- After it was introduced a couple seasons in, the P90 became the standard-issue weapon and Weapon of Choice for SG Teams in Stargate SG-1 for much of the remainder of the series (everyone in Stargate Atlantis used it too). In-universe, the USAF commissioned Fabrique Nationale to design and manufacture the gun specifically for alien fighting, since Jaffa almost always wear armor.
- The P90 is the standard issue weapon amongst the Arsenal Tengu troopers in Metal Gear Solid 2, though it also sees some use by Solidus. The P90 is also the weapon of choice for the FROGS/Haven Troopers in MGS4, and probably the best submachine gun in the game that doesn't require unlocking.
- It gets some rather weird focus when Solidus starts twirling it by the thumbstock. Hey, at least he's not likely to accidentally fire this particular weapon when pulling that stunt...
- Gunslinger Girl. The P90 is Henrietta's signature weapon.
- Counter-Strike. Often derided as a noob gun, due to its high accuracy and capacity.
- An unlockable weapon for the Anti-Tank class in Battlefield 2.
- Also appears in Battlefield 3 as an all-kit weapon for multiplayer.
- Available as a sidearm in Army Of Two and a primary weapon in The 40th Day.
- Used by Rainbow and mooks in the Rainbow Six series.
- Rei Fukai uses one in episode three of Sentou Yousei Yukikaze.
- Doom 3's machinegun is an obvious P90 homage, albeit with the magazine entirely enclosed by a hinged cover with a Halo-style ammo readout replacing the carrying handle.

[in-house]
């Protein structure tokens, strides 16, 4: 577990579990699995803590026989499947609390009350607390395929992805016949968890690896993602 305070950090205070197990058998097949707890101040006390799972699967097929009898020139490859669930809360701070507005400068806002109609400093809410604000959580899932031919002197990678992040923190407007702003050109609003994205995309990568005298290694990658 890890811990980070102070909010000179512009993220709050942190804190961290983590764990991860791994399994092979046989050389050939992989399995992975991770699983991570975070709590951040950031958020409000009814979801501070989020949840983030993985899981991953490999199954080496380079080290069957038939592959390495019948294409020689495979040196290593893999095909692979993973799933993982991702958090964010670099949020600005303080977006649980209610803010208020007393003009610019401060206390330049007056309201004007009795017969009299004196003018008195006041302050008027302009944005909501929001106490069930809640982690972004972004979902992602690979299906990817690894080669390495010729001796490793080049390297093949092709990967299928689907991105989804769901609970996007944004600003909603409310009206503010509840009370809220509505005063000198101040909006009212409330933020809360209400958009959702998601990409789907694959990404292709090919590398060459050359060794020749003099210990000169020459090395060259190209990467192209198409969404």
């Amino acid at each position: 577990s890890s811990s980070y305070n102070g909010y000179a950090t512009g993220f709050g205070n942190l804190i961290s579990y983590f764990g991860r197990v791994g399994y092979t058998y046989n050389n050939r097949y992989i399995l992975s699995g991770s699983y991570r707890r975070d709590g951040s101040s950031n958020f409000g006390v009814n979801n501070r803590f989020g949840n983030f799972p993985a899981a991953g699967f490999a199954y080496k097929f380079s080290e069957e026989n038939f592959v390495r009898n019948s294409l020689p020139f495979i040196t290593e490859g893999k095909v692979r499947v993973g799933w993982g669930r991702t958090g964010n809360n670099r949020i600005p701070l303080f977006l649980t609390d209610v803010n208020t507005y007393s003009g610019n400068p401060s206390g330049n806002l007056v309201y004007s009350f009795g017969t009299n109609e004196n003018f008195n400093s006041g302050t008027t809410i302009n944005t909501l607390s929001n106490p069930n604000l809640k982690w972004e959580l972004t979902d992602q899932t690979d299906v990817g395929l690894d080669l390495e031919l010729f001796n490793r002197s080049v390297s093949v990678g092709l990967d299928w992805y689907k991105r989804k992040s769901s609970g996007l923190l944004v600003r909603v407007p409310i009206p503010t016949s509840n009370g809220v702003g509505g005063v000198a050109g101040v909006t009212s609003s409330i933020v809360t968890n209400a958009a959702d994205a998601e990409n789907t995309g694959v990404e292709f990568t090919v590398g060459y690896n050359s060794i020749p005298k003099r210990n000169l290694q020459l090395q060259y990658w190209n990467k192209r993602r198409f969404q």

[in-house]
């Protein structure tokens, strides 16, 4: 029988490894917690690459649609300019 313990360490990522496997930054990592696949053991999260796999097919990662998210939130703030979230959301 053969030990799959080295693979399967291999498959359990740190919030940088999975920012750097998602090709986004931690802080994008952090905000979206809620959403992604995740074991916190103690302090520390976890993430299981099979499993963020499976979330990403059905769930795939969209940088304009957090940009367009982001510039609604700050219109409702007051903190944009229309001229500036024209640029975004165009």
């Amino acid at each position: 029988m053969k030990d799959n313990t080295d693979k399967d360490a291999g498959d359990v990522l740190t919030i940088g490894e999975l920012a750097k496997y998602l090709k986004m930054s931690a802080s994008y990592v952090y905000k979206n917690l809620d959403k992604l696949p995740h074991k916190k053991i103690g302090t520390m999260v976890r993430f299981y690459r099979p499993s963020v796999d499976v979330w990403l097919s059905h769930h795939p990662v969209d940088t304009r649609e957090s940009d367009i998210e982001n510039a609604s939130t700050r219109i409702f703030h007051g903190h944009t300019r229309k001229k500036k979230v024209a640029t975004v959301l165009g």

- Sort of appears in Ghost in the Shell, where the "Seburo CZN-M22", a fictional weapon inspired by both the P90 and the FN F2000, is the Weapon of Choice for Major Kusanagi.  seems to really like the aesthetic of the P90, as he's designed multiple rifles, SMGs/PDWs and even a pistol that in part inspired by it.
- Also appears in Black, with a 100 round magazine, the only weapon in that game with that many rounds (other than the M249 BFG with 150).
- Makes a brief appearance in Hellsing when two heavily customized P90s were used by Jan Valentine in the attack on the Hellsing mansion. Interestingly, it also subverts the Hollywood Silencer trope.
- In The Dresden Files, Karrin Murphy uses one of these from White Night and onward, mostly because the compact size of the weapon makes it ideal for her small size, and it makes for a damned fine weapon during the short story Aftermath.
- In the second F.E.A.R. game, Project Origin, the Andra FD-99 is essentially a slightly modified P90 with sharper, harder angles than the more rounded frame of the P90, and the aforementioned hinge on the receiver.
- Available late in 7.62 High Caliber in both the original version and a TR variant with triple rail mounts. The 5.7mm ammunition is uncommon, but it penetrates armor well and has good accuracy for such a small weapon.
- A P90 exists in Fallout 2, but by Heckler & Koch, not Fabrique Nationale. While outclassed soon after it becomes available by high-caliber pistols or rifles, it is one of the best ranged weapons available to several companions and uses the most common type of ammunition, the 10mm. With the right build, however, it can become the primary weapon for any Small Guns user later in the game, because of its very low AP cost, which makes it invaluable to critical-based characters. The only gun in its class that shares its low AP cost is the Gauss Pistol, which has a much higher damage, but lacks a burst-fire mode and has the rarest type of ammunition available. Curiously, it only holds 30 rounds and is held and fired with only one hand.
- In Code Geass, the standard Brittanian assault rifle resembles a cross between the P90 (the unique magazine) and the FAMAS (the giant carrying handle). It's most infamously used by Euphemia late into the first season.
The gun that made the Twenties roar
. Although the Thompson was famously used in World War II
as the M1/M1A1 submachine gun, it is mainly remembered as the Thompson M1921, which could be used with the famous 50 to 100 round drum magazines and vertical foregrip. The use of the former is a Hollywoodism based mostly on Rule of Cool